Greenbury Point Protected In Annapolis If President Signs Bill
ANNAPOLIS, MD - A popular Annapolis trail is close to preservation after the Naval Academy tried to build a golf course there. A bill that would protect public access to the land just passed Congress, and it awaits the president's signature.
The nature area, called Greenbury Point, is located on the Naval Support Activity Annapolis base. It sits across the Severn River from the U.S. Naval Academy and is currently open to the public. The forested area is popular among hikers and bird watchers.
There is already one golf course on the base. The Naval Academy Athletic Association and the Naval Academy Golf Association proposed a second golf course there, drawing mixed reactions last year.
Thousands signed a petition to block the golf course, saying it would disrupt a sensitive environment. Others thought the course would offer a pleasant way to enjoy nature. Anne Arundel County Executive Steuart Pittman (D) later proposed building a public park, stalling golf course talks with a competing option.
The Washington Post reported this June that the Navy was again considering a golf course, this time designed by golf legend Jack Nicklaus. That led environmentalists to seek better protection from future private development.
Patch asked the Navy for a comment. Spokesperson Madelyn Flayler directed us to the Greenbury Point FAQ page.
That website says the Navy is not currently pursuing the proposed golf course or the park. The Navy promised plenty of time for public comment if that changes.
"For years, Annapolis residents and visitors have cherished the opportunity to explore Greenbury Point – one of the few publicly accessible areas of the Bay," Sen. Chris Van Hollen (D) said Thursday in a press release. "As the Navy has considered altering that access, our constituents expressed their strong opposition to changing that policy. That’s why we fought for this provision that says in no uncertain terms – Greenbury Point must stay open to the public."
The bill funding the next year for the U.S. military includes language that requires Greenbury Point to remain open for public access. That legislation passed the Senate Wednesday and the House Thursday. President Joe Biden (D) is expected to sign it into law soon.
Chesapeake Conservancy, a nonprofit environmental group, on Thursday applauded the potential protections.
"Senator Van Hollen, Senator Cardin and Representative Sarbanes deserve enormous credit and gratitude," said Joel Dunn, Chesapeake Conservancy president and CEO. "They listened to their constituents and took a stand for our trees and wildlife to protect the health of the Chesapeake Bay and to ensure that everyone, not just the privileged few, will have access to one of the last remaining natural areas of the Severn River."
The conservancy previously said the land "lies entirely within the critical area, designated by the state of Maryland as crucial to the health of the Chesapeake Bay and its tributaries."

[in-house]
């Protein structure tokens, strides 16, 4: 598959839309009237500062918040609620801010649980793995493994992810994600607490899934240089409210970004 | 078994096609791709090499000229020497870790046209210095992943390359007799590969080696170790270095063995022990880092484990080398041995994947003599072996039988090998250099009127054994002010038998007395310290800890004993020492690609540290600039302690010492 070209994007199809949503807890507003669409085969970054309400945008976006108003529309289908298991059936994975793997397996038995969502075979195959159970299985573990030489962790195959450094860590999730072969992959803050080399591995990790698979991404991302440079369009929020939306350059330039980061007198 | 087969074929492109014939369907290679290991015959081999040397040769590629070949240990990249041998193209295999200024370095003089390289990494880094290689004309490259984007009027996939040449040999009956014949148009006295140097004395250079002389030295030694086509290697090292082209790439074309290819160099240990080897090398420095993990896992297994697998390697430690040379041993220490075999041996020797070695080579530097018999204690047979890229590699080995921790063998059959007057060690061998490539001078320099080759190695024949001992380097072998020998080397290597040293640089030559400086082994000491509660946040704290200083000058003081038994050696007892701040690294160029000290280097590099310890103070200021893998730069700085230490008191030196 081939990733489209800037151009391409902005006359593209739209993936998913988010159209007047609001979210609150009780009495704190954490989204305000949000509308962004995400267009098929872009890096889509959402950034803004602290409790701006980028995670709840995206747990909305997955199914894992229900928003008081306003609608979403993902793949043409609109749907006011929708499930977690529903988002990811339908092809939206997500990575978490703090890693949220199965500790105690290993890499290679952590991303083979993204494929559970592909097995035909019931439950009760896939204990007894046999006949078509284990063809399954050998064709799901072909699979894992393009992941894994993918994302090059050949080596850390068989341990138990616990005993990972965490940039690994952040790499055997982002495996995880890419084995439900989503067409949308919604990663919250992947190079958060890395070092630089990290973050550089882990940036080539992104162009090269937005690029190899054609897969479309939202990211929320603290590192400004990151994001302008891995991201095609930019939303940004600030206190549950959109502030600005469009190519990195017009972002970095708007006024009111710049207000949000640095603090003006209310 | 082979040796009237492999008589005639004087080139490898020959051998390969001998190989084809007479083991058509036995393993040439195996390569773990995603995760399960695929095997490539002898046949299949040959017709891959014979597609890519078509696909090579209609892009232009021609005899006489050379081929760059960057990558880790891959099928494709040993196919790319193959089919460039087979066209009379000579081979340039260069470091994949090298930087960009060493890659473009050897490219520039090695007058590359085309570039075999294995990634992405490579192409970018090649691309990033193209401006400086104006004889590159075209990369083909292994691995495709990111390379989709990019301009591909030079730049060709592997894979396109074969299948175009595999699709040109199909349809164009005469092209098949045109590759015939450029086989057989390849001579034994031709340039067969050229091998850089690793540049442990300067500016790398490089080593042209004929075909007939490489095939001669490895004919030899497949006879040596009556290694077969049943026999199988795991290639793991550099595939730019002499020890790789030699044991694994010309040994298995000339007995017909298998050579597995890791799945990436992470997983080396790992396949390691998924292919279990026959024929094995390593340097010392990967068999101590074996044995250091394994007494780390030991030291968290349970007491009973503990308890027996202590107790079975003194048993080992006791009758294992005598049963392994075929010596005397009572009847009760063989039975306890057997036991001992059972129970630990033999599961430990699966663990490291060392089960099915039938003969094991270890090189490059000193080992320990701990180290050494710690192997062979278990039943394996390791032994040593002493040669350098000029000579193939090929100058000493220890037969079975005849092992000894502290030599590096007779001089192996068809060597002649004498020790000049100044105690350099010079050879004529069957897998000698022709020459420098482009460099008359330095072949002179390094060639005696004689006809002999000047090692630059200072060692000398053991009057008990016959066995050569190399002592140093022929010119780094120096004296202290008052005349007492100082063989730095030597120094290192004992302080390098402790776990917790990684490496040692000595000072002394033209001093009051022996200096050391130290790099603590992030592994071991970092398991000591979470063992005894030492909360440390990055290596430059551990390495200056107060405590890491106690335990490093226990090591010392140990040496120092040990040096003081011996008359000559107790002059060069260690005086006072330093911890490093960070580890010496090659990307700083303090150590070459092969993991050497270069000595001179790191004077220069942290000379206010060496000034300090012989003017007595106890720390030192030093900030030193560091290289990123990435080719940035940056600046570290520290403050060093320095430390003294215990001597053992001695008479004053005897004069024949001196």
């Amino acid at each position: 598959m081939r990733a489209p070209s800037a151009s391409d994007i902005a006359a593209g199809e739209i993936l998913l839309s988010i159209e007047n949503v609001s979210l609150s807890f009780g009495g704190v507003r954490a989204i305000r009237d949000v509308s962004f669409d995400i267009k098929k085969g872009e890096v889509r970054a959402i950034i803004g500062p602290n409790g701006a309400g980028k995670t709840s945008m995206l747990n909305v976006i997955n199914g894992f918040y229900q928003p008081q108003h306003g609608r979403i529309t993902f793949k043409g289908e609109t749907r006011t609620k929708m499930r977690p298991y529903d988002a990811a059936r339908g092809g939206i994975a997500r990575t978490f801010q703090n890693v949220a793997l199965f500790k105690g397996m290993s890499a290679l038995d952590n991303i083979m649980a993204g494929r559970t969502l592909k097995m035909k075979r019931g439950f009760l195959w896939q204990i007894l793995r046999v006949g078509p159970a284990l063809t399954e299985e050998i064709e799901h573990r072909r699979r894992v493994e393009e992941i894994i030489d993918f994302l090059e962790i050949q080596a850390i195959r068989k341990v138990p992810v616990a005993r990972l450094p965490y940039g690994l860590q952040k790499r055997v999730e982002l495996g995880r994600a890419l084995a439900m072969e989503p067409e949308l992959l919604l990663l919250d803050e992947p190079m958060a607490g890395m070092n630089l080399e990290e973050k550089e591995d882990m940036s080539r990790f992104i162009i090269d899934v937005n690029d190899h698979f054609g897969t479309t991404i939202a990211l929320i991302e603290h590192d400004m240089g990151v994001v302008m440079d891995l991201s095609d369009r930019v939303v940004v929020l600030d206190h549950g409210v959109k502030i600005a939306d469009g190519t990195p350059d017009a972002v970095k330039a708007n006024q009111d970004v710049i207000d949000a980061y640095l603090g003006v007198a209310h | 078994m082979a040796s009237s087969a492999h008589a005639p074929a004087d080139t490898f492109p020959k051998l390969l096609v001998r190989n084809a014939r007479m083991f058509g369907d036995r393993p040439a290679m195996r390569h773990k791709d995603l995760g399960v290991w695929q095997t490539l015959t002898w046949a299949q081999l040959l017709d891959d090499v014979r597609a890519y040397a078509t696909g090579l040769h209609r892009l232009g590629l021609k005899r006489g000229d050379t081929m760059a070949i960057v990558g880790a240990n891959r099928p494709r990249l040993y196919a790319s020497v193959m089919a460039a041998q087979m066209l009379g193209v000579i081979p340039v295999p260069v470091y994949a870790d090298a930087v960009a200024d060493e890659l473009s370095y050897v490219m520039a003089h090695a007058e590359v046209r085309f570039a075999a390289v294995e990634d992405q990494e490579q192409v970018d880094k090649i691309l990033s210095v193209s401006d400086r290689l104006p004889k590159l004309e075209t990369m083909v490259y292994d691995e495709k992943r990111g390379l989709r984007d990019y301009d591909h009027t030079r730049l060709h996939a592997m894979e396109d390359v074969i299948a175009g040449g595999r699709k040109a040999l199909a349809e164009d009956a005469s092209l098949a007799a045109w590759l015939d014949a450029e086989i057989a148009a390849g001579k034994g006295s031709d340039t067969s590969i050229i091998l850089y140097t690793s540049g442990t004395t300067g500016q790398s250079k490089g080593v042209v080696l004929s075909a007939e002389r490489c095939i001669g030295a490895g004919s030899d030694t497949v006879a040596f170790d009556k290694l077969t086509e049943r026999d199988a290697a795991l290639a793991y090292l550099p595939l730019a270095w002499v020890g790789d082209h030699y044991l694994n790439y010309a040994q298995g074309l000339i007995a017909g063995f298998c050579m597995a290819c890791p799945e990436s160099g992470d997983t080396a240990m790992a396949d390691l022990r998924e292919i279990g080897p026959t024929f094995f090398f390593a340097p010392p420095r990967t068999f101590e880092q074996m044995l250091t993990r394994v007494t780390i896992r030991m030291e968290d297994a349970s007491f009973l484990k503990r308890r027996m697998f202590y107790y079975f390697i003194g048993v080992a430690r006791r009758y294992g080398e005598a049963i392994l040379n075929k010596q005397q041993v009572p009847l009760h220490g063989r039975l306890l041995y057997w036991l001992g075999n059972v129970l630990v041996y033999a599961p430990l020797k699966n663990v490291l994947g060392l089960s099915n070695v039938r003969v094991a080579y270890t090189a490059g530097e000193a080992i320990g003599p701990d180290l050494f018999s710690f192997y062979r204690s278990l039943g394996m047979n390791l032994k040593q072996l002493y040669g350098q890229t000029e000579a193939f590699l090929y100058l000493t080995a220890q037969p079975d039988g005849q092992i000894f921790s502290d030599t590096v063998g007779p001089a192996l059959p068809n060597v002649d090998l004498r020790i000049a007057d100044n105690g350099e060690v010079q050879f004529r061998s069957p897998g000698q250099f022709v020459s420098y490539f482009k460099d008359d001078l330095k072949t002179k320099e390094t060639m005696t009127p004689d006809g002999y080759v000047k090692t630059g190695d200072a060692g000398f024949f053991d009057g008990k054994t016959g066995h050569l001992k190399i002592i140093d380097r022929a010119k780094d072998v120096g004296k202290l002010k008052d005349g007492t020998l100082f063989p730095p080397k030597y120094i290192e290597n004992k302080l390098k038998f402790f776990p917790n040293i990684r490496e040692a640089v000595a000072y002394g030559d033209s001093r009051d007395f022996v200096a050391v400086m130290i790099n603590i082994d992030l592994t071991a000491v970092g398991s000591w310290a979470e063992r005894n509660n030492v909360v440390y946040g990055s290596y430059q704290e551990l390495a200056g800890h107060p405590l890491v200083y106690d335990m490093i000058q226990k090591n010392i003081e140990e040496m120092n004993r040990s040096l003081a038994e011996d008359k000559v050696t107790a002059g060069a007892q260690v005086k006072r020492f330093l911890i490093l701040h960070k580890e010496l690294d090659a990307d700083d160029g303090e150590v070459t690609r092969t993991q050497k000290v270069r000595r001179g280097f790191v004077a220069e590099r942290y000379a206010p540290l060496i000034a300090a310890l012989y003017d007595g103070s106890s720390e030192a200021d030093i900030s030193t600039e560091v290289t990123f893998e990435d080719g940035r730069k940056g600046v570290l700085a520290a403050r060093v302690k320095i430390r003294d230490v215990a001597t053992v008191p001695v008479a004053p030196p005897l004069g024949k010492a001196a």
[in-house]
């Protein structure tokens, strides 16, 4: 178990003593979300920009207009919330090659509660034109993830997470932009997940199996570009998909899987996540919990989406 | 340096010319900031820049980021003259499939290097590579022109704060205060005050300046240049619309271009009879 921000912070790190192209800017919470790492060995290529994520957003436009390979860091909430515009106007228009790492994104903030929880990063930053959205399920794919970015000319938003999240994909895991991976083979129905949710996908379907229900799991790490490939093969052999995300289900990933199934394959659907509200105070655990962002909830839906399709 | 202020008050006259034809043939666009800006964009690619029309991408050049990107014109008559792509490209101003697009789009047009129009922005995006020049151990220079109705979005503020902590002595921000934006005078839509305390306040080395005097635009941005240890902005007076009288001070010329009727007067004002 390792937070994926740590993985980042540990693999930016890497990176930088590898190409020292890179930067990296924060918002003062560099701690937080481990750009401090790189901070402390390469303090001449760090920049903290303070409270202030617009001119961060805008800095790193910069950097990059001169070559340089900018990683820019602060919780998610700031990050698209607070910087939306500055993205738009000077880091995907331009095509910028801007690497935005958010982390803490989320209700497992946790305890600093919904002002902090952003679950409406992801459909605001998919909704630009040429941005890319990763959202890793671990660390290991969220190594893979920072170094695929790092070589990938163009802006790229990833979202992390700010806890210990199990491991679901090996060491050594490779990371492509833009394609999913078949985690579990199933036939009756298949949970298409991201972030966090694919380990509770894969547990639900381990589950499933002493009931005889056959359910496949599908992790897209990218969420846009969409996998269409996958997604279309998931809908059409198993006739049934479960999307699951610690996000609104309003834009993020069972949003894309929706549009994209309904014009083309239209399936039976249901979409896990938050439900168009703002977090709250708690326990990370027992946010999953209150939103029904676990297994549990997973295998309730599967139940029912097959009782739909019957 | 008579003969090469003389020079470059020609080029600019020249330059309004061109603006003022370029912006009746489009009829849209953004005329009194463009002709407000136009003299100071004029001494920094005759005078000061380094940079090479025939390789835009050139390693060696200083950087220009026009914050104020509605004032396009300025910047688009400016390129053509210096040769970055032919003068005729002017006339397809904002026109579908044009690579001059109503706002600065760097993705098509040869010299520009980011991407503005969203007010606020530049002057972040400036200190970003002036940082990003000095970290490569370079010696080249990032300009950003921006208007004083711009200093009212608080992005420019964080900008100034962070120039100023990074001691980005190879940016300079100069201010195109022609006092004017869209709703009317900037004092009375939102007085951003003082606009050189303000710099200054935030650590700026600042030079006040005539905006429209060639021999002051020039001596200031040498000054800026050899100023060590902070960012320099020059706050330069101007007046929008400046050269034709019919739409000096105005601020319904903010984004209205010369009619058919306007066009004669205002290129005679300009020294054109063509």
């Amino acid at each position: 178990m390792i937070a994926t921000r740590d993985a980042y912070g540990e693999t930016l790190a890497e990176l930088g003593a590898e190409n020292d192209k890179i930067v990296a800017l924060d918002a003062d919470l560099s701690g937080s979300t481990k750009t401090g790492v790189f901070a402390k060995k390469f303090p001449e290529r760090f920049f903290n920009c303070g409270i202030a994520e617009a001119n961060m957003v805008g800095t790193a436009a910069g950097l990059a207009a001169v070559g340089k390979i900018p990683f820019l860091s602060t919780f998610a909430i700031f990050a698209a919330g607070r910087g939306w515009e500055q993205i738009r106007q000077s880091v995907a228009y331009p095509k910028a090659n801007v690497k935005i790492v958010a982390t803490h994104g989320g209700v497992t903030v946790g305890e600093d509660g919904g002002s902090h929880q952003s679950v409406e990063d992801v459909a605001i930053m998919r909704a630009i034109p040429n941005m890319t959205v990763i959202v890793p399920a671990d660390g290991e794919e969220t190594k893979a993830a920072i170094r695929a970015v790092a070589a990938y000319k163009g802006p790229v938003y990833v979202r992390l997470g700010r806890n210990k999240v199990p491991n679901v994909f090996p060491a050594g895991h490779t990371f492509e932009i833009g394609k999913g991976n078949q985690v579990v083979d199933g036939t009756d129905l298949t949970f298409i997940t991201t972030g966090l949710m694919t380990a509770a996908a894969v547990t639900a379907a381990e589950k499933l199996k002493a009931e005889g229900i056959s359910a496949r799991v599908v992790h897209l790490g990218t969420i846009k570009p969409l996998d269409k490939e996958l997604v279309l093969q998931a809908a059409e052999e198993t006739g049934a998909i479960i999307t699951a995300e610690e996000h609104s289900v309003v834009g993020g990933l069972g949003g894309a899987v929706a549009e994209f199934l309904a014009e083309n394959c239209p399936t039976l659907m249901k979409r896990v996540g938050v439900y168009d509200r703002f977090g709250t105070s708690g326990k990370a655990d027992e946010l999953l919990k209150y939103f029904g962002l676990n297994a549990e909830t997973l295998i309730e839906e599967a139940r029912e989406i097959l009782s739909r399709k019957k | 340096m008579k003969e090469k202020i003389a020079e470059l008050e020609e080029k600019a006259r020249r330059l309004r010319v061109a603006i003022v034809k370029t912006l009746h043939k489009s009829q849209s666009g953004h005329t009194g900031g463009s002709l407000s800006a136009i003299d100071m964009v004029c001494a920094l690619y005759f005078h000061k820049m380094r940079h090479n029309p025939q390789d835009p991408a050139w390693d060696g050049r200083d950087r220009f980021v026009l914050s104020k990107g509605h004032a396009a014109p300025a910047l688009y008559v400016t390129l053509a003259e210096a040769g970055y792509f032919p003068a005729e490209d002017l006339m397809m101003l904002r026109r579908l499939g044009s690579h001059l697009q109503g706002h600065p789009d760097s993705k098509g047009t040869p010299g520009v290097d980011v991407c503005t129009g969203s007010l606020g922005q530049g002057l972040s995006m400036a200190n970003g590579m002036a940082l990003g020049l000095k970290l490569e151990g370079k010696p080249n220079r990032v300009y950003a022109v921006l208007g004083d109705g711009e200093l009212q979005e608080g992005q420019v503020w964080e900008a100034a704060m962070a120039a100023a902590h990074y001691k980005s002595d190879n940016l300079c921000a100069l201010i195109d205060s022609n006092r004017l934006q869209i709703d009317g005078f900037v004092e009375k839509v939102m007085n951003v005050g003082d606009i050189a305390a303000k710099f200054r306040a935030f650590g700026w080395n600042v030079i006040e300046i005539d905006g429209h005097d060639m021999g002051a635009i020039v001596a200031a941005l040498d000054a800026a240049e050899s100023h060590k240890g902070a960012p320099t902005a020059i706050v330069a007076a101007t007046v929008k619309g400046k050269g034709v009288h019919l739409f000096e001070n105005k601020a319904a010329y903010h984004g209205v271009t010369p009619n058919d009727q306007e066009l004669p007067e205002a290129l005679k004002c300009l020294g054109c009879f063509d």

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This year's National Defense Authorization Act says "the Secretary of the Navy may not modify or restrict public access to the Greenbury Point Conservation Area," Chesapeake Conservancy reported.
There are a few exceptions. The Navy could still restrict access for public safety reasons.
The free access protections would also be voided if the Navy transferred the property to another public, government-operated entity. Protecting the land would then require separate Congressional action.
"Preserving Greenbury Point balances the needs of the Navy with the needs of the community," Sen. Ben Cardin (D) said in the release. "Its proximity to the Chesapeake Bay makes it an important place for outdoor recreation and conservation in the region. Ensuring public access and preventing further development will allow Greenbury Point to continue to be a model of coastal stewardship for the Chesapeake Bay."
The protections also drew support from U.S. Rep. John Sarbanes, a Democrat who represents Annapolis in Maryland's 3rd Congressional District.
"For more than two decades, Greenbury Point has served as a critical wildlife refuge and cherished natural recreation area for the public, bringing the Bay within reach for more Maryland residents and visitors," Sarbanes said in the release. "Maintaining public access to this space has been a top priority, which is why I am so pleased that a provision preventing long-term restrictions to access at Greenbury Point was included in the final NDAA. I’ll keep working with Senators Van Hollen and Cardin to ensure that the Greenbury Point Conservation Area remains protected and publicly available."
Severn River Association Executive Director Jesse Iliff also praised the protections for Greenbury Point.
"Over the past 18 months, the Severn River Association has worked closely with our partners at the Chesapeake Conservancy to build the grassroots support required to prompt this act of Congress and achieve this protection," Iliff said in a Thursday release. "There is more work to be done to ensure these provisions are not side-stepped or misapplied, but we are delighted by this result, and applaud our federal delegation for their staunch protection of the Severn River and the Chesapeake Bay."
Correction: A previous version of this story said the Navy proposed the base's second golf course. This was not correct. The proposal came from the separate Naval Academy Athletic Association and the Naval Academy Golf Association. We have since corrected the story.
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